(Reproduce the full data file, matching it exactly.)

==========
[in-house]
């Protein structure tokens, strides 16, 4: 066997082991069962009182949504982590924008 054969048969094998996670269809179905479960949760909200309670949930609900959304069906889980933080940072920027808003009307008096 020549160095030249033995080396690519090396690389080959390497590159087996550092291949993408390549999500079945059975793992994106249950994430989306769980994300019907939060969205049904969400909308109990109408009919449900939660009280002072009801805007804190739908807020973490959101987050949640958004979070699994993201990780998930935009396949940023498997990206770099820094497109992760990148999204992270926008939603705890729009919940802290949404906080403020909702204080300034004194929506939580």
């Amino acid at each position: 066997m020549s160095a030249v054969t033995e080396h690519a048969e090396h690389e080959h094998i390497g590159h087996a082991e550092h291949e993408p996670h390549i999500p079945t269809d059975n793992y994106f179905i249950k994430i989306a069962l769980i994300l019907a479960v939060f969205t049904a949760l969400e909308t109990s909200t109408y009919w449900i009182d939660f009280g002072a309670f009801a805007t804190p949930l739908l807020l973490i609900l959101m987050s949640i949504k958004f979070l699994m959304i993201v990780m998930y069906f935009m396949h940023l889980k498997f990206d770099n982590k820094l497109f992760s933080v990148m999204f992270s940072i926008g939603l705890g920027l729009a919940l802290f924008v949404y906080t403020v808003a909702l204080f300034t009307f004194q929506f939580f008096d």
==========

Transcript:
[in-house]
């Protein structure tokens, strides 16, 4: 066997082991069962009182949504982590924008 054969048969094998996670269809179905479960949760909200309670949930609900959304069906889980933080940072920027808003009307008096 020549160095030249033995080396690519090396690389080959390497590159087996550092291949993408390549999500079945059975793992994106249950994430989306769980994300019907939060969205049904969400909308109990109408009919449900939660009280002072009801805007804190739908807020973490959101987050949640958004979070699994993201990780998930935009396949940023498997990206770099820094497109992760990148999204992270926008939603705890729009919940802290949404906080403020909702204080300034004194929506939580």
């Amino acid at each position: 066997m020549s160095a030249v054969t033995e080396h690519a048969e090396h690389e080959h094998i390497g590159h087996a082991e550092h291949e993408p996670h390549i999500p079945t269809d059975n793992y994106f179905i249950k994430i989306a069962l769980i994300l019907a479960v939060f969205t049904a949760l969400e909308t109990s909200t109408y009919w449900i009182d939660f009280g002072a309670f009801a805007t804190p949930l739908l807020l973490i609900l959101m987050s949640i949504k958004f979070l699994m959304i993201v990780m998930y069906f935009m396949h940023l889980k498997f990206d770099n982590k820094l497109f992760s933080v990148m999204f992270s940072i926008g939603l705890g920027l729009a919940l802290f924008v949404y906080t403020v808003a909702l204080f300034t009307f004194q929506f939580f008096d």